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The Savannah River Site outside Aiken is serving as a storehouse for more than 11 metric tons of plutonium. File/Staff 

After failed settlement negotiations and more than a year of legal back-and-forth, a judge has dismissed South Carolina's complaint against the federal government seeking millions of dollars tied to the storage of weapons-grade plutonium at the Savannah River Site.

U.S. Federal Claims Judge Margaret M. Sweeney on Tuesday ruled that the courts were not the right place for South Carolina to pursue the plutonium fines. The state had argued it was owed $200 million for the U.S. government’s failure to remove the plutonium stockpile, pointing to a federal law that established fines for long-term storage of the lethal nuclear material.

The judge tossed the case, pointing to a major loophole in the law: The fines would only be paid out if Congress set aside money to pay them. When lawmakers created the fines nearly two decades ago, they didn’t fund them.

The ruling mirrors an argument the federal government took last summer and one South Carolina’s legal team has rejected and argued against.

S.C. Attorney General Alan Wilson’s office on Tuesday said it would appeal the ruling, but it declined to comment on the judge’s decision.

The $200 million South Carolina sought represents two years of fines levied against the U.S. Department of Energy for not removing plutonium stored at the Savannah River Site, a 310-square-mile nuclear reserve south of Aiken and northwest of Charleston.

Federal law mandated beginning in 2016 the Energy Department pay South Carolina $1 million for each day — up to 100 days per year — the department failed to process plutonium at the never-completed Mixed Oxide Fuel Fabrication Facility at SRS or get 1 metric ton of the material out of the state.

DOE's nuclear-weapons agency, the semiautonomous National Nuclear Security Administration, killed the contentious MOX project late last year after more than a decade of work and billions of dollars spent. MOX was designed to turn 34 metric tons of plutonium into fuel for commercial nuclear reactors.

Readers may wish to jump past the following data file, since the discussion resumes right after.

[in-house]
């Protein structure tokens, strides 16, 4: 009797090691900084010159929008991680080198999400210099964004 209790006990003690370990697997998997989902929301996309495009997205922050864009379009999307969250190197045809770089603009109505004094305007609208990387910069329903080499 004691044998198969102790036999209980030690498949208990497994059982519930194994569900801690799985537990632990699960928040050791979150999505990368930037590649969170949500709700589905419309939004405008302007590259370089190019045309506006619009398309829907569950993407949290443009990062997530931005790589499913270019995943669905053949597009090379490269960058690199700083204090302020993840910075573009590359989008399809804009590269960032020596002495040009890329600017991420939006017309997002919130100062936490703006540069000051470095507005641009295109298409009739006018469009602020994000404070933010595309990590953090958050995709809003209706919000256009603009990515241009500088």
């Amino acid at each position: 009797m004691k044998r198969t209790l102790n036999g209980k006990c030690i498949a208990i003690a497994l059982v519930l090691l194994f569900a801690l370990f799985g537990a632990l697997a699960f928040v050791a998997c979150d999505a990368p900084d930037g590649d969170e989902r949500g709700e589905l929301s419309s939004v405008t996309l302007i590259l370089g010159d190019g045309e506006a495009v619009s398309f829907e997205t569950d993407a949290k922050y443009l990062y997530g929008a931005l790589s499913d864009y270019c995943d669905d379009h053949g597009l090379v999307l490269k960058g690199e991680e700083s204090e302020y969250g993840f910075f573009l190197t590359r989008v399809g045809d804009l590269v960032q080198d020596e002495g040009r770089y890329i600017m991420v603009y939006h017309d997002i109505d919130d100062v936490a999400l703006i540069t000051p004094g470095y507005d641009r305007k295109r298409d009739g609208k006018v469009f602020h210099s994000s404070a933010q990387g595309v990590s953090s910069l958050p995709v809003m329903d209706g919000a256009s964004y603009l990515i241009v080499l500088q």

"In 2016 and 2017, the DOE failed to achieve the MOX production objective, did not remove one ton of plutonium from South Carolina, and did not provide economic and impact assistance payments to plaintiff," Sweeney's opinion and order reads.

Roughly 11 metric tons of plutonium — powder and chunks of metal in thousands of steel drums — are still stored in South Carolina. They’re held in a 65-year-old reactor that the government has said wasn’t initially designed for long-term storage. Dozens more tons that were once destined for the Savannah River Site never arrived here.

The government has so far taken away just one metric ton of plutonium that was brought here for the MOX plant. A different federal judge ordered it to do so in 2017.

South Carolina's legal team, led by Wilson, most recently argued the court should swiftly rule in its favor, granting the $200 million because money for the payout has been readily available for it.

The Palmetto State team said it had found multiple sources for the payout, and Congress never expressly stopped the Energy Department from disbursing the money.

Sweeney did not agree, saying the DOE can't simply shift money around, robbing one program to pay for another, without Congress' approval. 

The lawsuit at one point was paused as the two parties entered settlement negotiations. Those talks fell apart. Among other things, a single "lowball" counteroffer from the federal government was to blame, the state said in court documents.

The U.S. Department of Justice was absent from a Savannah River Site-focused meeting in 2018 between South Carolina officials, Energy Department leaders and President Donald Trump, according to the state.

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Reach Glenn Smith at 843-937-5556. Follow him on Twitter @glennsmith5.

Colin Demarest covers the Savannah River Site, the U.S. Department of Energy and the National Nuclear Security Administration. Colin previously covered government and education in Massachusetts. He studied journalism at the University of South Carolina.